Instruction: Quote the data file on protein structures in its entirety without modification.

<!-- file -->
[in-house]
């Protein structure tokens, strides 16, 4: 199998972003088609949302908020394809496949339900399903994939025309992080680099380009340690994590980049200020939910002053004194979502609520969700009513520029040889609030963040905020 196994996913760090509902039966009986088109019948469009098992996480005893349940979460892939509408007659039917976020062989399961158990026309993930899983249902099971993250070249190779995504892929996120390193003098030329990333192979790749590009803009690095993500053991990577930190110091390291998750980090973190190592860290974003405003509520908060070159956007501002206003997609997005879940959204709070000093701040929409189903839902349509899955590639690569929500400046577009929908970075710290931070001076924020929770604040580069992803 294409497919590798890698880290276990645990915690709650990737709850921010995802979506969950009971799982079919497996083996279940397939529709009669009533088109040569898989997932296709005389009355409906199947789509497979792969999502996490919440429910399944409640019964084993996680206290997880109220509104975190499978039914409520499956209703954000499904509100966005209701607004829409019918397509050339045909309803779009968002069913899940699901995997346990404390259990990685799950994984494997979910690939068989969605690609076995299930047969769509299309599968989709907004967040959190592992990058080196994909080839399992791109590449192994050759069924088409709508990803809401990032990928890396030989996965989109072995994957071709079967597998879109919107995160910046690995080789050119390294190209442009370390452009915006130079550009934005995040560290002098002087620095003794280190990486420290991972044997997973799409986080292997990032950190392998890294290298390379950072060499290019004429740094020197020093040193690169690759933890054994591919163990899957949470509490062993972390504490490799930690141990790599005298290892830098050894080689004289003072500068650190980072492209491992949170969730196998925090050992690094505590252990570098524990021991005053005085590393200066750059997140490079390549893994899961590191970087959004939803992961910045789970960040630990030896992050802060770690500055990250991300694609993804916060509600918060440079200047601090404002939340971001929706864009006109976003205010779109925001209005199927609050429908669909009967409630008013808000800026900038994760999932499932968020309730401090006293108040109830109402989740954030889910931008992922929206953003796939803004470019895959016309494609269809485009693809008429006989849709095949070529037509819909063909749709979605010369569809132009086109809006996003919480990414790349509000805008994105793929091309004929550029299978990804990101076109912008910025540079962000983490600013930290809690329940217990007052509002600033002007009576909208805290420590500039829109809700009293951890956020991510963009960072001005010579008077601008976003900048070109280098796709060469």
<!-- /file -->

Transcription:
[in-house]
């Protein structure tokens, strides 16, 4: 199998972003088609949302908020394809496949339900399903994939025309992080680099380009340690994590980049200020939910002053004194979502609520969700009513520029040889609030963040905020 196994996913760090509902039966009986088109019948469009098992996480005893349940979460892939509408007659039917976020062989399961158990026309993930899983249902099971993250070249190779995504892929996120390193003098030329990333192979790749590009803009690095993500053991990577930190110091390291998750980090973190190592860290974003405003509520908060070159956007501002206003997609997005879940959204709070000093701040929409189903839902349509899955590639690569929500400046577009929908970075710290931070001076924020929770604040580069992803 294409497919590798890698880290276990645990915690709650990737709850921010995802979506969950009971799982079919497996083996279940397939529709009669009533088109040569898989997932296709005389009355409906199947789509497979792969999502996490919440429910399944409640019964084993996680206290997880109220509104975190499978039914409520499956209703954000499904509100966005209701607004829409019918397509050339045909309803779009968002069913899940699901995997346990404390259990990685799950994984494997979910690939068989969605690609076995299930047969769509299309599968989709907004967040959190592992990058080196994909080839399992791109590449192994050759069924088409709508990803809401990032990928890396030989996965989109072995994957071709079967597998879109919107995160910046690995080789050119390294190209442009370390452009915006130079550009934005995040560290002098002087620095003794280190990486420290991972044997997973799409986080292997990032950190392998890294290298390379950072060499290019004429740094020197020093040193690169690759933890054994591919163990899957949470509490062993972390504490490799930690141990790599005298290892830098050894080689004289003072500068650190980072492209491992949170969730196998925090050992690094505590252990570098524990021991005053005085590393200066750059997140490079390549893994899961590191970087959004939803992961910045789970960040630990030896992050802060770690500055990250991300694609993804916060509600918060440079200047601090404002939340971001929706864009006109976003205010779109925001209005199927609050429908669909009967409630008013808000800026900038994760999932499932968020309730401090006293108040109830109402989740954030889910931008992922929206953003796939803004470019895959016309494609269809485009693809008429006989849709095949070529037509819909063909749709979605010369569809132009086109809006996003919480990414790349509000805008994105793929091309004929550029299978990804990101076109912008910025540079962000983490600013930290809690329940217990007052509002600033002007009576909208805290420590500039829109809700009293951890956020991510963009960072001005010579008077601008976003900048070109280098796709060469």